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Why theology and Arts and Letters pre-health is the perfect combination for aspiring doctor Michael Feijoo

Author: Teagan Dillon

Michael Feijoo 1200Theology and Arts and Letters pre-health major Michael Feijoo made two trips to Ecuador to help provide medical care with the nonprofit Timmy Global Health.

Michael Feijoo loves finding ways his everyday life relates to big-picture questions. 

That’s one of the many reasons the junior finds value in majoring in theology and Arts and Letters pre-health.

“I always see connections between the liberal arts and the sciences, a lot more than what people might realize,” he said. “That's something that I like about it. Arts and Letters subjects are very versatile and flexible.”

While Feijoo has always had his eye on medical school and hopes to become a doctor, he wasn’t always planning to major in theology. Initially, he was majoring in English, but one day, he noticed he was rarely thinking about literature, but he did talk a lot about God.

“I ended up spending an hour at office hours after my theology classes, talking to my professors about a whole bunch of questions I had,” said Feijoo, a Balfour-Hesburgh scholar. “So in a sense, my subconscious was telling me more about myself that I didn’t realize at the time.

“My theology major is a lot about morality and taking care of those that can’t really take care of themselves. Having a sense of responsibility when you have the power to do something that others can’t.”

Compassion and charity

That sense carried Feijoo to Ecuador during the fall of his sophomore year, working with Timmy Global Health, a nonprofit organization that provides sustainable medical care to South American countries. 

Feijoo worked as a scribe for the doctors, utilizing an electronic medical record system to track patient progress. He enjoyed the experience so much, he returned to Ecuador again over fall break, serving as a trip leader.

The first patient Feijoo saw was a very fragile Ecuadorian woman that reminded him of his great-grandmother. After guiding her to the doctor’s makeshift room in the dilapidated community center, Feijoo told her not to worry, and that he was there to help her.

“The look that she gave back to me — it was overwhelming. That’s why I want to become a doctor, but also what I read and learn about God while studying theology. That's how it's connected, specifically with my majors — just the compassion and the charity involved with both areas."

“The look that she gave back to me — it was overwhelming,” Feijoo said. “I don’t know how to describe it, but it was a sense of trust. And I really loved that part of it. That’s why I want to become a doctor, but also what I read and learn about God while studying theology. That's how it's connected, specifically with my majors — just the compassion and the charity involved with both areas."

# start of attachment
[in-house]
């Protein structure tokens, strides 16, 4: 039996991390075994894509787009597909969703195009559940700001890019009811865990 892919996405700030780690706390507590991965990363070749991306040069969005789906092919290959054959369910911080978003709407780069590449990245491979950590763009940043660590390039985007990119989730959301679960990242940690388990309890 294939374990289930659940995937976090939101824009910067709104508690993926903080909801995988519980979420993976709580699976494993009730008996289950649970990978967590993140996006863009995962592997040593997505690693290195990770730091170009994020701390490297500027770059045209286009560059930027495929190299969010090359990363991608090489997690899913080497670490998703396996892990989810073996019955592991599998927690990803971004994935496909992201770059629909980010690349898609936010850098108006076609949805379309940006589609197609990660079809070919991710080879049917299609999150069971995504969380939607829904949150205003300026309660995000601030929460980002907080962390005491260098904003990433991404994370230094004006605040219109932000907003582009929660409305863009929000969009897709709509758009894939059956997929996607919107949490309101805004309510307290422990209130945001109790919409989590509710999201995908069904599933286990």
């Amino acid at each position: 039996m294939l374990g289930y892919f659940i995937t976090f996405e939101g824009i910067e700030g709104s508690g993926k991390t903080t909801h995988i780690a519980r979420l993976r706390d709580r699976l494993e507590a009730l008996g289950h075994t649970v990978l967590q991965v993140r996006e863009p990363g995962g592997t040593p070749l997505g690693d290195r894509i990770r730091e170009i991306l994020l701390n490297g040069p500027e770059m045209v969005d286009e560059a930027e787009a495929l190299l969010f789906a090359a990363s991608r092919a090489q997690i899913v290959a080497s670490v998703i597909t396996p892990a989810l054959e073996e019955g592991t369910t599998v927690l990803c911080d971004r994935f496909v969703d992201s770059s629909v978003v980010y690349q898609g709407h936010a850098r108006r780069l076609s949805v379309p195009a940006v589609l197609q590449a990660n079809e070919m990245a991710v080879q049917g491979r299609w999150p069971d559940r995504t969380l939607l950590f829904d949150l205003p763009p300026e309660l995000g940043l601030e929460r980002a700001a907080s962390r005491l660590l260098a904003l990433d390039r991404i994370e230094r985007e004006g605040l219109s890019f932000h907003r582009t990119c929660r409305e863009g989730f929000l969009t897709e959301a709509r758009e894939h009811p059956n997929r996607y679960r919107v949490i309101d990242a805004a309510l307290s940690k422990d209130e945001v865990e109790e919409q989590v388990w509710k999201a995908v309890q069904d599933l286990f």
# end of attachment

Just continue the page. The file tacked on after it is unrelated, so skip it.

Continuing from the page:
Michael Feijoo Rome 600Feijoo in Rome the summer before his first year at Notre Dame.

Ecuador has always been a special place to Feijoo — his mother was born there, and he had visited it previously. Being able to travel back to the country with a mission to serve the sick and poor strengthened his bond with her homeland.

“Morally and spiritually, I felt obligated to help,” Feijoo said. “And I was more than happy to do so. On a religious level, I found sacredness in what I was doing in helping a lot of these people.”

Motivation and mission

International experiences have been a significant component of Feijoo’s time at Notre Dame — even before he arrived on campus. 

As a senior in high school, he saw an advertisement for a three-week literature seminar at Notre Dame’s Rome Global Gateway through the Office of Pre-College Programs.

“The great thing about Arts and Letters is that it has amazing abroad opportunities,” Feijoo said. “Before Welcome Weekend, before any classes even started, I was able to go to Rome for three weeks. It was absolutely phenomenal.”

His sophomore year, he took the Life and Times of Henry VIII College Seminar course, which included a fully funded trip to London over spring break. 

“We got to apply what we learned in the classroom to real-life sites, castles, and exhibits,” Feijoo said. “It was just very unique compared to the other seminars. That’s something that I love about the College.”

Michael Feijoo London 600Feijoo went to London over spring break of his sophomore year with his College Seminar course.

Outside of the classroom, Feijoo finds a meaningful connection between his passion for fitness and exercise through Bengal Bouts, Notre Dame’s annual charity boxing event. 

As a captain this season, Feijoo is dedicated to more than just preparing for the ring. His main priority is raising money for the Holy Cross Missions in Bangladesh, which provide schools, churches and health care facilities in the South Asian nation.

“People can use a talent, such as physical fitness, and apply it to something greater,” Feijoo said. “People think a lot that it is just about boxing, but the main priority is the fundraising that we do.”

This concern for charity is an accurate reflection of Feijoo’s future career goals, which perfectly align with the University’s mission, too.

“Yes, it’s amazing work that we do now as students,” Feijoo said, “but I’m really looking forward to when I become a doctor, and I’m capable of doing more to help others. That’s my long-term goal — ingraining charitable work with my profession.”